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Facebook is expanding its unconventional approach to combating revenge porn

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The social network is asking victims to upload nude photos to help keep them from circulating

Illustration by Alex Castro / The Verge

Facebook made headlines last fall when news surfaced of a somewhat counterintuitive approach to combating revenge porn that involved asking users to upload nude photos to the company’s servers. Now, the official safety division of Facebook says it’s expanding that initial pilot program to the US, UK, and Canada. Previously, the solution had been deployed only in Australia and only in partnership with the office of the Australian government’s e-Safety Commissioner.

In a public post on the official Facebook Safety page, Global Head of Safety Antigone Davis says the company is “partnering with safety organizations on a way for people to securely submit photos they fear will be shared without their consent, so we can block them from being uploaded to Facebook, Instagram and Messenger.” Essentially, Facebook uses a technical approach known as hashing to tag sexually explicit photos that a user fears may be circulating without their consent. A hash is a numerical representation of a file that Facebook says cannot be read by humans, and the actual viewable image is then removed from the company’s servers once the hash is logged.

Facebook says this can be done once an image may already be circulating or in the event a user suspects a malicious third party, like a vindictive former partner or someone abusing and harassing a victim online, may at some point in the future try and post the file to any Facebook-owned service or messaging product. The process involves contacting one of Facebook’s trusted partners, which include the Australian Office of the eSafety Commissioner, the Cyber Civil Rights Initiative and The National Network to End Domestic Violence in the US, the UK Revenge Porn Helpline, and YWCA Canada. The user then fills out the form, receives a one-time upload link, and can then upload the images.

Facebook is careful to stress that a team of employees does review the photos manually, to confirm the content is in violation of the company’s terms of service and constitutes a generally accepted description of “non-consensual intimate image,” understood colloquially as revenge porn and typically involving nudity of some variety. The hashing process then ensures Facebook is notified whenever the file is uploaded at a later date. “Once we create these hashes, we notify the victim via email and delete the images from our servers — no later than seven days,” Davis explains. “We store the hashes so any time someone tries to upload an image with the same fingerprint, we can block it from appearing on Facebook, Instagram or Messenger.”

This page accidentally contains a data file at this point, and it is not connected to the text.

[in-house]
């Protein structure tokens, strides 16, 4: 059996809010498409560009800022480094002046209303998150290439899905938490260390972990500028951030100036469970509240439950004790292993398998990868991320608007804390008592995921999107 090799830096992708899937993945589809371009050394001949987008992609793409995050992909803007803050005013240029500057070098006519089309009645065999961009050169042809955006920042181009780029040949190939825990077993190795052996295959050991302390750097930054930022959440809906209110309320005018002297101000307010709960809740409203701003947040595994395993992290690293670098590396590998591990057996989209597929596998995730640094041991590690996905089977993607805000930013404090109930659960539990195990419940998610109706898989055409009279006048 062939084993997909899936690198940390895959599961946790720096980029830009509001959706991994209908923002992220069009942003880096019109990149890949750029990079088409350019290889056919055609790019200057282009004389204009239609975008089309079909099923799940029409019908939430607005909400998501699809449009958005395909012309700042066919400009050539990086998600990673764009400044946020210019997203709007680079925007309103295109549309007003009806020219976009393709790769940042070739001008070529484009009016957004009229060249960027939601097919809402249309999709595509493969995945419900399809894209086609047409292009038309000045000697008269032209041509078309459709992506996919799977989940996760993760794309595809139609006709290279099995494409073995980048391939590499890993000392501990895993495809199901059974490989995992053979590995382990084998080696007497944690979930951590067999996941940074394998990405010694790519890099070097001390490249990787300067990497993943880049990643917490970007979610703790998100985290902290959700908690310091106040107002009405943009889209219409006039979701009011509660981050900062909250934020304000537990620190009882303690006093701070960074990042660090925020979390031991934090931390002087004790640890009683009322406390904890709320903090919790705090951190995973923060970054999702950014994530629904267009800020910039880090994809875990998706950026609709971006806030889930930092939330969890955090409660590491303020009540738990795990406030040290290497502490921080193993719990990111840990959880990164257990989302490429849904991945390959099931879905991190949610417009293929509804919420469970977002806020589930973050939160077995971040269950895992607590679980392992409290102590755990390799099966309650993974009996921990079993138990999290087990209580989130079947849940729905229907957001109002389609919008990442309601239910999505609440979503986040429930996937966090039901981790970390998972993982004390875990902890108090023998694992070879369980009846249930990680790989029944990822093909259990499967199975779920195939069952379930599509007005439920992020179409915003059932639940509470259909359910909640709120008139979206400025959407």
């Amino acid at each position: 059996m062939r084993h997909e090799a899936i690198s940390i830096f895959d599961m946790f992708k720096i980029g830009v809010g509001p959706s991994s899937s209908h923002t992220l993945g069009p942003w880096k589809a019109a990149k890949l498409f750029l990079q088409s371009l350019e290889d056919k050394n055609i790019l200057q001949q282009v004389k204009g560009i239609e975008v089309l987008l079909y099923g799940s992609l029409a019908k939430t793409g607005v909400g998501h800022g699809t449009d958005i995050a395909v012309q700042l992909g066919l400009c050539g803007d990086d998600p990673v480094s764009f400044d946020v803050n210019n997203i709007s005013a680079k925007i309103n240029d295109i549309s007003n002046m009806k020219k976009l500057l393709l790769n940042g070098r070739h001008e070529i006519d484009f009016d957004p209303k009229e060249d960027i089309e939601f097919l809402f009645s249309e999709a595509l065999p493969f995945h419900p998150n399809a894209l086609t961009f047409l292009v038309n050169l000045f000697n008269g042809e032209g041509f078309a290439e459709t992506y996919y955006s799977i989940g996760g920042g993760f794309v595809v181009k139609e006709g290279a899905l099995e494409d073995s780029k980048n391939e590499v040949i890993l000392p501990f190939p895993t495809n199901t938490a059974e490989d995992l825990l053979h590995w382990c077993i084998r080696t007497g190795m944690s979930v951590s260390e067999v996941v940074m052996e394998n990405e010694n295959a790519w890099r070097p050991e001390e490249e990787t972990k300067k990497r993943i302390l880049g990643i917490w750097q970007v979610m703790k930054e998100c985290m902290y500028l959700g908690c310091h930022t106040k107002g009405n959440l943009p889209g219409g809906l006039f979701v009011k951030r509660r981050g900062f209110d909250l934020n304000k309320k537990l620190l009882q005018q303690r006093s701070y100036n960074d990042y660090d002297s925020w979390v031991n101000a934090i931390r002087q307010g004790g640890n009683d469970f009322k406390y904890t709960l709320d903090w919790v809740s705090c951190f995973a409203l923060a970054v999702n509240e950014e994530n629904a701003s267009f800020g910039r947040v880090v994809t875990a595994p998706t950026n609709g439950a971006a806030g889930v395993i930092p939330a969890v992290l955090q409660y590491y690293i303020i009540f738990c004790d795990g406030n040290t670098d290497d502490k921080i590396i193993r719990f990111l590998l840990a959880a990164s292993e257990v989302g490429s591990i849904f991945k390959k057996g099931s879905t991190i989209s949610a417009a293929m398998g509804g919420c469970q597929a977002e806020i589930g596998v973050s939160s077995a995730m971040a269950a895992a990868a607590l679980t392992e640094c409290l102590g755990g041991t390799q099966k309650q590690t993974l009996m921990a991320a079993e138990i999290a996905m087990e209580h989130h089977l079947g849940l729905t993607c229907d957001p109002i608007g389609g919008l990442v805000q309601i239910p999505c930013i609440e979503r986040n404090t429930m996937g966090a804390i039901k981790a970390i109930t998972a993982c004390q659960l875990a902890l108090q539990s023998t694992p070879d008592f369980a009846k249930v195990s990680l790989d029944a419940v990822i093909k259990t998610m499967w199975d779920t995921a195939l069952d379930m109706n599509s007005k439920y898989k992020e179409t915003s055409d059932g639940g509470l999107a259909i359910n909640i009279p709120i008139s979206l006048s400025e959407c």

What Davis’ post does not mention is anything having to do with Cambridge Analytica and the ongoing data privacy scandal that has shaken trust in Facebook as a custodian of users’ personal data. While there is no reason to believe Facebook would ever act so carelessly with data as sensitive as explicit photos of its users, there’s no telling how damaging the Cambridge Analytica scandal has been to the general perception of the company. The company’s stock price has largely recovered and there does not appear to be any lasting user drop off we can measure right now. Yet general sentiment toward Facebook, at least anecdotally, may not be as high as it was last fall, which makes it seem less likely users would be willing to trust Facebook with nude photos of themselves.

Davis says the approach is a work in progress, and that Facebook’s safety team has been traveling the world to listen to victims’ stories about the impact of revenge porn and all the shapes it can take online. “This is one step to help people who fear an intimate image will be shared without their consent,” Davis writes. “We look forward to learning from this pilot and further improving our tools for people in devastating situations like these.”